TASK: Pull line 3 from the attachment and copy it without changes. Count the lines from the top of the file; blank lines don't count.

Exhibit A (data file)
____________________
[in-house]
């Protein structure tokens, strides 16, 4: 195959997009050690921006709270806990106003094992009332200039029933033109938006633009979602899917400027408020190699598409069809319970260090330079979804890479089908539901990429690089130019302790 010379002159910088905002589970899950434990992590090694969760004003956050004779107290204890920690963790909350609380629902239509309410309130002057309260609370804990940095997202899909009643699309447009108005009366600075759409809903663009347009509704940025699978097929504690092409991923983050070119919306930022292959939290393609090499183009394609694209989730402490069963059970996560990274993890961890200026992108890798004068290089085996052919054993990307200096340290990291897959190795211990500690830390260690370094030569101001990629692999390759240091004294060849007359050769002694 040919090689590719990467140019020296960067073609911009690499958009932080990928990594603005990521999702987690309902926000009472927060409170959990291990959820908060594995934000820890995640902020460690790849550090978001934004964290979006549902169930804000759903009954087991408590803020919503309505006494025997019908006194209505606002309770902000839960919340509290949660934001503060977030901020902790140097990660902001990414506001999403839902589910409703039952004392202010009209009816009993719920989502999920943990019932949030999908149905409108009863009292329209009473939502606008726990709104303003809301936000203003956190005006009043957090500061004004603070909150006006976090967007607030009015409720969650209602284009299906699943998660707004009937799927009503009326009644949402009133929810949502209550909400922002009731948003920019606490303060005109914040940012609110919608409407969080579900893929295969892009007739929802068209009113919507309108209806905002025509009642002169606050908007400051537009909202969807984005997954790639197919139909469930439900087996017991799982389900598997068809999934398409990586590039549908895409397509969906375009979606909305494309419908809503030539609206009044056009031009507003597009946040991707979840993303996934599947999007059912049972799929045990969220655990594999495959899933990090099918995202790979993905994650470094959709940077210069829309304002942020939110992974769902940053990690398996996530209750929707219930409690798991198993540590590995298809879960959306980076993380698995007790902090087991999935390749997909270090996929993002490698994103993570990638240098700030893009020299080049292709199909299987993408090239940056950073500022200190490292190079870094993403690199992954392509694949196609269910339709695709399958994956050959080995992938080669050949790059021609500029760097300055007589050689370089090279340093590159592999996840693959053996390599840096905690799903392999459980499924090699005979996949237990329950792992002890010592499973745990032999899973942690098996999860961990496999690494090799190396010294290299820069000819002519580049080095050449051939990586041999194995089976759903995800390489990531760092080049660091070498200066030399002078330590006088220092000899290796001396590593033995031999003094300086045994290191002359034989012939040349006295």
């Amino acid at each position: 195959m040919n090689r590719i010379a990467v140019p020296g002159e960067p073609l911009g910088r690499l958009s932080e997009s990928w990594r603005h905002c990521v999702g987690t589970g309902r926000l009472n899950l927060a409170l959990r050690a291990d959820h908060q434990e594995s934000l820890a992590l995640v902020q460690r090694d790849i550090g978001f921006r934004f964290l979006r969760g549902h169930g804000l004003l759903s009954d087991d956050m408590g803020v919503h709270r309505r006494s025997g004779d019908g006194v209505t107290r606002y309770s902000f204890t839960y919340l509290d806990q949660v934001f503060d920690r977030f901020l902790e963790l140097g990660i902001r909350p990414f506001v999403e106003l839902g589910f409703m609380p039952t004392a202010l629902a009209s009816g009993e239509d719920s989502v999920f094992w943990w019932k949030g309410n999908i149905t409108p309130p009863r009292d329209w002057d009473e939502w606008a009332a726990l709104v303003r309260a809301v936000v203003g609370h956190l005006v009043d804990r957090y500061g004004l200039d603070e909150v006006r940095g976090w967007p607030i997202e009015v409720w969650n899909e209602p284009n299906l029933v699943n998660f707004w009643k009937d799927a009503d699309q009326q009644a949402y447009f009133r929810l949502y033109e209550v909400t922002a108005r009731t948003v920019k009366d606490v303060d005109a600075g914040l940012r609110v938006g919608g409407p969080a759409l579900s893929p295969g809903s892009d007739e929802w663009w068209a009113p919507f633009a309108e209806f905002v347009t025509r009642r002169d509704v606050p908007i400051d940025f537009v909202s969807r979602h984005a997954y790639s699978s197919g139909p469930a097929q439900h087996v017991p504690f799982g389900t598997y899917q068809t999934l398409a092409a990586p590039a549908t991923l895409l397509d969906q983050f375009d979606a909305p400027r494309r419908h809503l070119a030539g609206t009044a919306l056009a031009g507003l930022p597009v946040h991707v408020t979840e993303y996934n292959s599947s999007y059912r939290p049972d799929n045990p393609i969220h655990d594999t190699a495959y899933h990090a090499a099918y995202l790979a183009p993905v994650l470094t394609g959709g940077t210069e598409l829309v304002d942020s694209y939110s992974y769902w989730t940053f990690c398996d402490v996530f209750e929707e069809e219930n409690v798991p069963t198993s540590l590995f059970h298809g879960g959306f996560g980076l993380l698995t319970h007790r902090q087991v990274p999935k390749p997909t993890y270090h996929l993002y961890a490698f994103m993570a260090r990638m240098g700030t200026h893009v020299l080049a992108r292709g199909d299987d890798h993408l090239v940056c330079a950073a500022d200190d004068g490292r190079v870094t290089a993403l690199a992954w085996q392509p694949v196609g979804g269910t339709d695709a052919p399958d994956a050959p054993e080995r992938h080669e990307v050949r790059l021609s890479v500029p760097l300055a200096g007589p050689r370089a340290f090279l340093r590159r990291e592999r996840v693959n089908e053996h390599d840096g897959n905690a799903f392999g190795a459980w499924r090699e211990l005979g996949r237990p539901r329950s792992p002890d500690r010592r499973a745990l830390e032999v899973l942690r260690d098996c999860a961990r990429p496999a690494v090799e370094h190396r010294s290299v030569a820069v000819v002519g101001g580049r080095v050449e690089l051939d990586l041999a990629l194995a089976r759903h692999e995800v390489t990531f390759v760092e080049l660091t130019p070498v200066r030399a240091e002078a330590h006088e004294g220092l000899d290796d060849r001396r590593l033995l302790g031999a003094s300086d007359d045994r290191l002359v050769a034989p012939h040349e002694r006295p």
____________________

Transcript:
């Amino acid at each position: 195959m040919n090689r590719i010379a990467v140019p020296g002159e960067p073609l911009g910088r690499l958009s932080e997009s990928w990594r603005h905002c990521v999702g987690t589970g309902r926000l009472n899950l927060a409170l959990r050690a291990d959820h908060q434990e594995s934000l820890a992590l995640v902020q460690r090694d790849i550090g978001f921006r934004f964290l979006r969760g549902h169930g804000l004003l759903s009954d087991d956050m408590g803020v919503h709270r309505r006494s025997g004779d019908g006194v209505t107290r606002y309770s902000f204890t839960y919340l509290d806990q949660v934001f503060d920690r977030f901020l902790e963790l140097g990660i902001r909350p990414f506001v999403e106003l839902g589910f409703m609380p039952t004392a202010l629902a009209s009816g009993e239509d719920s989502v999920f094992w943990w019932k949030g309410n999908i149905t409108p309130p009863r009292d329209w002057d009473e939502w606008a009332a726990l709104v303003r309260a809301v936000v203003g609370h956190l005006v009043d804990r957090y500061g004004l200039d603070e909150v006006r940095g976090w967007p607030i997202e009015v409720w969650n899909e209602p284009n299906l029933v699943n998660f707004w009643k009937d799927a009503d699309q009326q009644a949402y447009f009133r929810l949502y033109e209550v909400t922002a108005r009731t948003v920019k009366d606490v303060d005109a600075g914040l940012r609110v938006g919608g409407p969080a759409l579900s893929p295969g809903s892009d007739e929802w663009w068209a009113p919507f633009a309108e209806f905002v347009t025509r009642r002169d509704v606050p908007i400051d940025f537009v909202s969807r979602h984005a997954y790639s699978s197919g139909p469930a097929q439900h087996v017991p504690f799982g389900t598997y899917q068809t999934l398409a092409a990586p590039a549908t991923l895409l397509d969906q983050f375009d979606a909305p400027r494309r419908h809503l070119a030539g609206t009044a919306l056009a031009g507003l930022p597009v946040h991707v408020t979840e993303y996934n292959s599947s999007y059912r939290p049972d799929n045990p393609i969220h655990d594999t190699a495959y899933h990090a090499a099918y995202l790979a183009p993905v994650l470094t394609g959709g940077t210069e598409l829309v304002d942020s694209y939110s992974y769902w989730t940053f990690c398996d402490v996530f209750e929707e069809e219930n409690v798991p069963t198993s540590l590995f059970h298809g879960g959306f996560g980076l993380l698995t319970h007790r902090q087991v990274p999935k390749p997909t993890y270090h996929l993002y961890a490698f994103m993570a260090r990638m240098g700030t200026h893009v020299l080049a992108r292709g199909d299987d890798h993408l090239v940056c330079a950073a500022d200190d004068g490292r190079v870094t290089a993403l690199a992954w085996q392509p694949v196609g979804g269910t339709d695709a052919p399958d994956a050959p054993e080995r992938h080669e990307v050949r790059l021609s890479v500029p760097l300055a200096g007589p050689r370089a340290f090279l340093r590159r990291e592999r996840v693959n089908e053996h390599d840096g897959n905690a799903f392999g190795a459980w499924r090699e211990l005979g996949r237990p539901r329950s792992p002890d500690r010592r499973a745990l830390e032999v899973l942690r260690d098996c999860a961990r990429p496999a690494v090799e370094h190396r010294s290299v030569a820069v000819v002519g101001g580049r080095v050449e690089l051939d990586l041999a990629l194995a089976r759903h692999e995800v390489t990531f390759v760092e080049l660091t130019p070498v200066r030399a240091e002078a330590h006088e004294g220092l000899d290796d060849r001396r590593l033995l302790g031999a003094s300086d007359d045994r290191l002359v050769a034989p012939h040349e002694r006295p």